Friday, March 26, 2010

Mecamylamine may help to treat diabetic macular edema ......

We know that mecamylamine (see structure) has been used as a  ganglionic blocker in treating hypertension, but, like most ganglionic blockers, is more often used now as a research tool. It is also sometimes used as an anti-addictive drug to help people stop smoking tobacco, and is now more widely used for this application than it is for lowering blood pressure. This effect is thought to be due to it blocking α3β4 nicotinic receptors in the brain.

Now researchers from the Wilmer Eye Institute of Johns Hopkins University School of Medicine in Maryland have come up with an interesting finding from an early-stage human clinical trials. i.e.,  the drug  'mecamylamine'  was safe and had biological effects in a type of diabetic eye disease, and may offer researchers a new approach to prevent and treat diabetic macular edema

Diabetic macular edema is a complication of a specific region of the retina in the eye, called the macula, that develops when small blood vessels become leaky such that fluid accumulates. Without treatment, diabetic macular edema can cause vision impairment, blurriness, or blindness.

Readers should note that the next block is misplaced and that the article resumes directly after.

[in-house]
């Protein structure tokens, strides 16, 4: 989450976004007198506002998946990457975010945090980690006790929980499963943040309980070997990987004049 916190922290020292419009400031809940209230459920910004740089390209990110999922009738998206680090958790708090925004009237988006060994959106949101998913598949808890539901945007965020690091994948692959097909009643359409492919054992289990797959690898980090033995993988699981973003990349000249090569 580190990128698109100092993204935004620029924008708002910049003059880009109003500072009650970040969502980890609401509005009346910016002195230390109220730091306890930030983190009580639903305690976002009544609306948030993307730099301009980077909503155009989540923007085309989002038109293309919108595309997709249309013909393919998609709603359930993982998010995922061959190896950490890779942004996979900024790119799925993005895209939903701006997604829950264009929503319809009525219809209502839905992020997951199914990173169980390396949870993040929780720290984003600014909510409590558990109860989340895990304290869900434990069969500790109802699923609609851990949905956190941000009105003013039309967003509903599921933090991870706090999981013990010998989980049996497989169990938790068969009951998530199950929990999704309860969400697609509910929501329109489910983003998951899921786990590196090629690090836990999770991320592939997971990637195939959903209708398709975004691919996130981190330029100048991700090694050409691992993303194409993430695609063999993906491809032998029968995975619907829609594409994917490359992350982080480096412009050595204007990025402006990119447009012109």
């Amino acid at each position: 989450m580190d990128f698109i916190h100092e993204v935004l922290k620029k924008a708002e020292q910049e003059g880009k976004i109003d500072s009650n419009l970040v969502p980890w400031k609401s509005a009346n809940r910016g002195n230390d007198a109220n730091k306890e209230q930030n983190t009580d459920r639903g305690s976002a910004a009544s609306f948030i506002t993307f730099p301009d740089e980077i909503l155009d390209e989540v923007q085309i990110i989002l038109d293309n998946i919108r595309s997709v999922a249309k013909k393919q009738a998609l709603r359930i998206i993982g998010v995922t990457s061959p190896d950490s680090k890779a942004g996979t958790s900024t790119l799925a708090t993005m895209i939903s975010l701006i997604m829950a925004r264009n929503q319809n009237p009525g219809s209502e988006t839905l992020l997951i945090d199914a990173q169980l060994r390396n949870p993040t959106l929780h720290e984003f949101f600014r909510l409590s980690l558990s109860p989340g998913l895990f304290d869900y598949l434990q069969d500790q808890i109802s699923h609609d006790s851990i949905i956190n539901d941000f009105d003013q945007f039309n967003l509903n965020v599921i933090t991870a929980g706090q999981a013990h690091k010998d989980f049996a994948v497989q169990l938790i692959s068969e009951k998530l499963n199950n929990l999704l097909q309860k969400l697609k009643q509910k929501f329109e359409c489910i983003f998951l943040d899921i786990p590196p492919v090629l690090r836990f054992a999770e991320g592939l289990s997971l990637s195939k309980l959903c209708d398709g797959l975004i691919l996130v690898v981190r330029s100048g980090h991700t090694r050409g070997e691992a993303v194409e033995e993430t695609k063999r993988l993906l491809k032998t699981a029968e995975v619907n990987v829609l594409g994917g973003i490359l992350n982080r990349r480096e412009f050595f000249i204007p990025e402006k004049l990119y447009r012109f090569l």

As per the claim by the researcers,  approximately 40% of the participants showed significant improvement in overall vision and/or the thickness of the retina. The treatment also showed biological effects in the retina indicating that the drug was able to gain access to the retinal vessels.
"The safety and early signals of treatment effect arising from this study may create a strong interest in the development of multiple treatment options that are affordable and can be self-administered, helping to ease the burden of healthcare delivery and compliance," said Barbara Araneo, Director of Complications Research for JDRF. ...
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